13 Dental Baby teeth must last 6-10 years. A child needs a dental home. Go twice a year or as advised by dentist. Ask about fluoride varnish and drops for child. Store out of child s reach. Keep teeth healthy to chew, speak and save room for adult teeth. Clean all sides of teeth gently twice a day. Use a child s toothbrush and a dab of fluoride toothpaste. Wipe off excess toothpaste. Lift the lips and look at all sides of teeth. Call dentist if there are white, brown, or black spots. Sharing spoons, cups or toothbrushes spreads cavity germs. Do not chew food and feed to child. Licking pacifier clean can spread germs. Medicines may have sugar or cause dry mouth. Follow with water or brush teeth. Give healthy snacks, nothing sweet or sticky. Parents: Stop spreading cavity germs - take care of your own teeth: Brush in the morning and brush and floss before bedtime. Make a dental appointment for yourself. Ask about gum or mints with xylitol and mouthwashes to prevent cavities in your mouth. Nutrition Parents decide what food is served at 3 meals and 2-3 small snacks. Serve small portions. Let child feed self. Healthy foods include: A fruit or vegetable at meals and snacks. Whole grain bread, cereal, pasta, brown rice and corn tortillas. Protein and iron-rich foods like meats, fish, eggs, beans and tofu. Offer child new foods to try new tastes. Limit eating between meals. Limit fast foods and snacks high in sugar and fat. Make family meals a happy time. Teach child to wash hands before meals. Eat together and show table manners. Child uses a small cup for all drinks. Give ½ - ¾ cup cow s milk or fortified milk alternative in a cup 3 to 4 times a day. Limit 100% fruit juice to ½ - ¾ cup a day. Do not give soda or other sweet drinks. Some foods cause choking, do not give: Round (hot dogs, grapes, popcorn), Pitted (cherries), Hard (candy, raw vegetables), Sticky (peanut butter) WIC: Food Stamps Supplemental Nutrition Assistance Program: Growing Up Healthy Today s Date: Name: Age: Length: Weight: Next Appointment: Date: Time: Important phone numbers: Police, fire, ambulance: Call 911 CA Poison Action Line: Developed by the Nutrition, Dental, and Health Education Subcommittees of the California Child Health and Disability Prevention (CHDP) Program Executive Committee. Translation funded by the California Office of Multicultural Health. Rev 07/ months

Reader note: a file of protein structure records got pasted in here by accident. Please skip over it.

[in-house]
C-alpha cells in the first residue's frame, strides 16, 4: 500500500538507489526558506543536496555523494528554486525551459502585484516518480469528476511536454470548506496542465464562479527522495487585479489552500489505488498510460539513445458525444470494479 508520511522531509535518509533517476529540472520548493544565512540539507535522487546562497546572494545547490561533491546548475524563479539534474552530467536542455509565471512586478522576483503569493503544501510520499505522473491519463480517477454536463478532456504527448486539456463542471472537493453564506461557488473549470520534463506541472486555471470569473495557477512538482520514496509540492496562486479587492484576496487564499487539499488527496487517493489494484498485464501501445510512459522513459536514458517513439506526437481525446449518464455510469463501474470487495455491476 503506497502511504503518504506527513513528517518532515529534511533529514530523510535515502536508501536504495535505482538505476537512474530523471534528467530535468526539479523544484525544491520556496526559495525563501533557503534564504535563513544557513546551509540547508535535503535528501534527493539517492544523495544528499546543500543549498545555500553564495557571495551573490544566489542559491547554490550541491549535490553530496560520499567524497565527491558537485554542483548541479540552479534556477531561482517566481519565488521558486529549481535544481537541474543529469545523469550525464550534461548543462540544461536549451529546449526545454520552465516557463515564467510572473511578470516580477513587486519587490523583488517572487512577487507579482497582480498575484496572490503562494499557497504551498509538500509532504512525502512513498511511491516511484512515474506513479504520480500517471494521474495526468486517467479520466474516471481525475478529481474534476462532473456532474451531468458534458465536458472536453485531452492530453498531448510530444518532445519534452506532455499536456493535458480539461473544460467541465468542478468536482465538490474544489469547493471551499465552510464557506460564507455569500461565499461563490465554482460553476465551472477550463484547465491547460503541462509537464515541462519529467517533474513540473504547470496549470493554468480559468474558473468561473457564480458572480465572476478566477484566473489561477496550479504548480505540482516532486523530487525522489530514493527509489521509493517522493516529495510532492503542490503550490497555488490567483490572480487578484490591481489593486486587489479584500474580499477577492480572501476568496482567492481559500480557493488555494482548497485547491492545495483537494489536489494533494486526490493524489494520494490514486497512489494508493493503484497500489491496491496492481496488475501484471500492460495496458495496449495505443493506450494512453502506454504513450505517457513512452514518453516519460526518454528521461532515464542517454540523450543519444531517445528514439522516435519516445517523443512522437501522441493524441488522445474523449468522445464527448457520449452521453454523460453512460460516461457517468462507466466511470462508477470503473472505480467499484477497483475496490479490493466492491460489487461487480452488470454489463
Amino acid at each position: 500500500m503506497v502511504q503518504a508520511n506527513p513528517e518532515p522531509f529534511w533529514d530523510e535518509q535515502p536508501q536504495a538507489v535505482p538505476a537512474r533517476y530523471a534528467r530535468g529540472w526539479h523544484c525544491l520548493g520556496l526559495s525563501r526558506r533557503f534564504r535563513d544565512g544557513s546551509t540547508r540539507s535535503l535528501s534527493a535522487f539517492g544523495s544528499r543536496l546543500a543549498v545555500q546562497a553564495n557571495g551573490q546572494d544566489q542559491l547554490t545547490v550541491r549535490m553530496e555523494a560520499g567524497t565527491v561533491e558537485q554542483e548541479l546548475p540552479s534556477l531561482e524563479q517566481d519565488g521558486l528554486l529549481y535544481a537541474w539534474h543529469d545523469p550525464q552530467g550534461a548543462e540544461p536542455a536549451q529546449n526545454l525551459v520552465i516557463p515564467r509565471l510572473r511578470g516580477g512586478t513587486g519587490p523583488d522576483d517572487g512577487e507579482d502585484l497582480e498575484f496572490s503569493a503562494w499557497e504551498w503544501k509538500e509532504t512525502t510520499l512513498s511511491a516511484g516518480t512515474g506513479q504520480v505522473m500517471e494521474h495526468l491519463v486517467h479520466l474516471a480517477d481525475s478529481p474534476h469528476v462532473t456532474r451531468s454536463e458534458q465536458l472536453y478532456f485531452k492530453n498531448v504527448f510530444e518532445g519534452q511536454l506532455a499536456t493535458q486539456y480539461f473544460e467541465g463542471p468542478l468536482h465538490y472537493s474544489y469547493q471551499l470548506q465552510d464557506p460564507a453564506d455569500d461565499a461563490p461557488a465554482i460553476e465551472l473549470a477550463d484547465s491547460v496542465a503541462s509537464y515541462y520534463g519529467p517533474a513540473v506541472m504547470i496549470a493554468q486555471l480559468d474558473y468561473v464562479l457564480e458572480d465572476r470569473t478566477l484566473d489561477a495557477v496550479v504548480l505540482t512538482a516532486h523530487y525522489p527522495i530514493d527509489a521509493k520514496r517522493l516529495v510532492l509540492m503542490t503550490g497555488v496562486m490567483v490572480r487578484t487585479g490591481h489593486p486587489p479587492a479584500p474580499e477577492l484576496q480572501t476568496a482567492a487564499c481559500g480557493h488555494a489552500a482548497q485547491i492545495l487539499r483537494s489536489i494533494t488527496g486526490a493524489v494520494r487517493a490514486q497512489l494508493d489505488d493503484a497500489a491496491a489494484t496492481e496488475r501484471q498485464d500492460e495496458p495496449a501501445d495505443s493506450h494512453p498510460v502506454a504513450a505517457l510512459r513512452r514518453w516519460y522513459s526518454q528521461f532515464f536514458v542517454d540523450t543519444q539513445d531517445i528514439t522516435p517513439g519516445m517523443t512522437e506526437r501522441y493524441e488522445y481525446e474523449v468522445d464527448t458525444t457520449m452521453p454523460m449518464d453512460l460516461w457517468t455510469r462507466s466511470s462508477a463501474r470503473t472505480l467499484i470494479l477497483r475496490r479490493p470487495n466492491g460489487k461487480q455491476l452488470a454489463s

14 Health What to Expect Safety Health What to Expect Safety Keeping Child Healthy Take child for regular health checkups and immunizations (shots). Have child get a blood lead test at age 2. Talk to doctor before giving child medicines or home remedies. Keep child s hair, body, clothes, toys and bedding clean and dry. Keep child away from loud noises and music to protect hearing. Keep child away from tobacco smoke and products. Use sunscreen when outdoors. Wash child s hands with soap and water after using toilet. Wash your hands with soap and water after changing diapers. Injury Prevention Never leave child alone or with a stranger or a pet. Remove string from sweatshirt hood. Keep electrical cords, pot handles and other hot things, out of child s reach. Use childproof safety latches, locks on cabinets, toilet seats, outlet covers. Use stair gates and window guards. Keep medicines, cleaning supplies, plants out of the reach of children. Child can choke on small objects. Keep keys, unsafe toys, plastic bags and balloons out of reach. Carry or hold child s hand near cars. If biking with child, make sure child is buckled in and wears a helmet months Reward good behavior with a hug and praise. Child may: Walk backwards Kick and throw a ball Stack 2 to 4 blocks Turn single pages of a book Follow simple directions Copy what you say and do. Tips and Activities Use consistent, loving discipline. Say no firmly, when needed, and direct child to a new task. Never hit a child. Play with child. Talk, sing and read stories. Give simple toys that child can take apart and put back together. Build towers of blocks for child to knock down and set back up. Make a safe place for child to explore, play catch with a ball, and be curious. Watch child play on safe climbing equipment and swings. Leave a key word out of a story or rhyme and let child fill in the word. For example, Mary had a little. Tell child before you change activities. No TV. TV is NOT a babysitter. Bath and Water Safety Set water heater to less than 120 F. Check water before putting child in bath. Never leave child alone in the bathtub, pool, near water or toilet. Pool/spa should be fenced with a self-latching gate. Car Safety Check behind car before backing out. Never leave child alone in a car. If child weighs more than 20 pounds, child can ride in forward-facing car seat with a harness in the back seat; never near an airbag. Safety Tips for Parents: Be prepared, plan for emergencies Learn child CPR. Install smoke and carbon monoxide alarms in hallway and near bedrooms. Check alarms every 6 months. Resources for Parents: If you feel overwhelmed, sad or about to shake or harm your child, call your doctor, A-CHILD ( ), or a friend for help. To quit smoking, call NO-BUTTS ( )